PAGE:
Microsoft set to test "white space"for wireless broadband
The 300MHz to 400MHz white space spectrum can travel long distances and is better at penetrating walls
The Financial Times is reporting that a Microsoft-led group will begin a test in the UK to see how unused white space spectrum could be used for a new wireless broadband network.
White space is what is now left of the UHF frequencies that were used by television broadcasters when they switched from analog to digital transmissions, two years ago. Since a digital signal requires less bandwidth than analog - the unused frequencies in between TV stations are known as "white space."
Microsoft has reportedly been a testing a new WiFi technology that uses the unlicensed spectrum on its 500-acre Redmond, Washington campus. The company built a full wireless network using only two base stations to transmit the signals via the white-space spectrum. Pretty impressive.
Overall, the 300MHz to 400MHz of unused white space spectrum is considered prime for offering wireless broadband services because it can travel great distances, is somewhat better at penetrating buildings and walls and should be able to provide much faster Internet services. It could also, in theory, offset some of the data overload issues major U.S. carriers are currently dealing with.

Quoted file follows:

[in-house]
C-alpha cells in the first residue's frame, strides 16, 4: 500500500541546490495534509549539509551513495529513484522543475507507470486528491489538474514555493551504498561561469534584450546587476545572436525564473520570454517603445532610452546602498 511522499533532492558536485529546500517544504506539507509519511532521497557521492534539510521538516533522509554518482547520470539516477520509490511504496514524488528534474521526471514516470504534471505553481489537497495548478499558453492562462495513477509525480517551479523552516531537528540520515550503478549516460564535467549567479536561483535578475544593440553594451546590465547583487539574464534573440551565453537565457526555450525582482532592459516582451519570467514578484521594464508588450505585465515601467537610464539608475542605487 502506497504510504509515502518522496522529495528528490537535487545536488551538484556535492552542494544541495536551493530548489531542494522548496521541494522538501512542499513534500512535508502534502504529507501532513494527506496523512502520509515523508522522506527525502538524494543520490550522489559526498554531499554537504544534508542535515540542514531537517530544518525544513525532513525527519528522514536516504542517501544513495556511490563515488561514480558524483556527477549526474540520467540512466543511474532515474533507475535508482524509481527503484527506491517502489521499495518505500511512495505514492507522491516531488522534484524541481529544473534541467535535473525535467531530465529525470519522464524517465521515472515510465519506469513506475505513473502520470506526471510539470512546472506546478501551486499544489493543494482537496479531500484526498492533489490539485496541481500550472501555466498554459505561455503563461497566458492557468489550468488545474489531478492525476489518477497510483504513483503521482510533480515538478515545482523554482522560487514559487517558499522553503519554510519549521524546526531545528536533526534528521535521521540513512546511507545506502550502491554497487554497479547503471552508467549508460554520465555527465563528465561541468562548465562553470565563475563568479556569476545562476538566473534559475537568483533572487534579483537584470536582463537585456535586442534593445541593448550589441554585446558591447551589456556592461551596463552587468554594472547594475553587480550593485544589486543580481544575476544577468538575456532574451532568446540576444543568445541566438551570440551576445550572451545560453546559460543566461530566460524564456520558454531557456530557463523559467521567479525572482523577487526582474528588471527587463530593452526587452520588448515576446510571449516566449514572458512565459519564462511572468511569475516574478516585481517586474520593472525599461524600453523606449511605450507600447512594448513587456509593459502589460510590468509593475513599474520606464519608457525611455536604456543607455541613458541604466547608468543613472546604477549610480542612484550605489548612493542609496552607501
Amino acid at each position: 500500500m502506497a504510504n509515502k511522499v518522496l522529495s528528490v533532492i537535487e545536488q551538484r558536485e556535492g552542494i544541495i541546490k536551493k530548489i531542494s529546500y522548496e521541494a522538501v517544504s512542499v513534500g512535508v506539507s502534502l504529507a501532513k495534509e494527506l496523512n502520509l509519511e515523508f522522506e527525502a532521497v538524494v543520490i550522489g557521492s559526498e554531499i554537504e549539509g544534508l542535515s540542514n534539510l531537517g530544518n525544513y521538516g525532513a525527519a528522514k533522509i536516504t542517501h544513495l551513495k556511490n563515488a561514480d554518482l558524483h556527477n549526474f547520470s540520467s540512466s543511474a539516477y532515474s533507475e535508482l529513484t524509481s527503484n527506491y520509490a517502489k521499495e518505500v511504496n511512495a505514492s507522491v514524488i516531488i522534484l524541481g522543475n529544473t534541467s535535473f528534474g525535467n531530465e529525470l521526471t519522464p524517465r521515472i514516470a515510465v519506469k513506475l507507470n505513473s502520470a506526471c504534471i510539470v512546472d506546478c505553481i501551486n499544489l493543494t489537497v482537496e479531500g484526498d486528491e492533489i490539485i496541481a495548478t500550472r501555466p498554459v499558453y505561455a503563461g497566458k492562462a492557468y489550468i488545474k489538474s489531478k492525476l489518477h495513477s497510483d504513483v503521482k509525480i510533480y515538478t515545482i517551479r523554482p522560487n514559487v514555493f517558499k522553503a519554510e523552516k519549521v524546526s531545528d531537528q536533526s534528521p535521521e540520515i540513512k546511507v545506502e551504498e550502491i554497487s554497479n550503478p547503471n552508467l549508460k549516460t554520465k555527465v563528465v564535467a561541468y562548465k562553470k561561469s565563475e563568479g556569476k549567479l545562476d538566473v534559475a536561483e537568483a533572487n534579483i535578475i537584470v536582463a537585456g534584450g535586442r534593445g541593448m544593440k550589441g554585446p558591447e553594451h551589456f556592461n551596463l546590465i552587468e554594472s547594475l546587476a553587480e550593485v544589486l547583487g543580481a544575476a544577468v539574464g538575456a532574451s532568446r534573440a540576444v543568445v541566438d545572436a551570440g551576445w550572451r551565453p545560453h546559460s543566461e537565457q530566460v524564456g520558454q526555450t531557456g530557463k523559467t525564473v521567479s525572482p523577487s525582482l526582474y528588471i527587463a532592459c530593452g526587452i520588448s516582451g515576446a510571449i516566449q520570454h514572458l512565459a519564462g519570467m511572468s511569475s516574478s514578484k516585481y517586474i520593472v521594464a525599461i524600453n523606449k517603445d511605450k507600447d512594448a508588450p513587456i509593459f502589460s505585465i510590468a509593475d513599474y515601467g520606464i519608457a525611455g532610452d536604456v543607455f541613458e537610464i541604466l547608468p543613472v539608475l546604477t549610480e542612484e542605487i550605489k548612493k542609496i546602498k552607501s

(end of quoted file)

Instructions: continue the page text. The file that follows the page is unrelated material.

FCC Chairman Julius Genachowski and others in the mobile technology industry have compared the white space market to WiFi. They are predicting it could be a $4 billion-a-year industry that also does not require a spectrum license. Microsoft has also predicted the white space market may generate $3.9 billion to $7.3 billion in economic value each year.
While the test is taking place in the UK, here in the United States, the entire white space venture has been caught up in several lawsuits with broadcasters suing the FCC. No resolution has been achieved as of yet, however hopefully there will be one soon.
Besides the white space usage on Microsoft's campus, the city of Wilmington, North Carolina has also used super WiFi through the white spaces to create a municiplal WiFi network.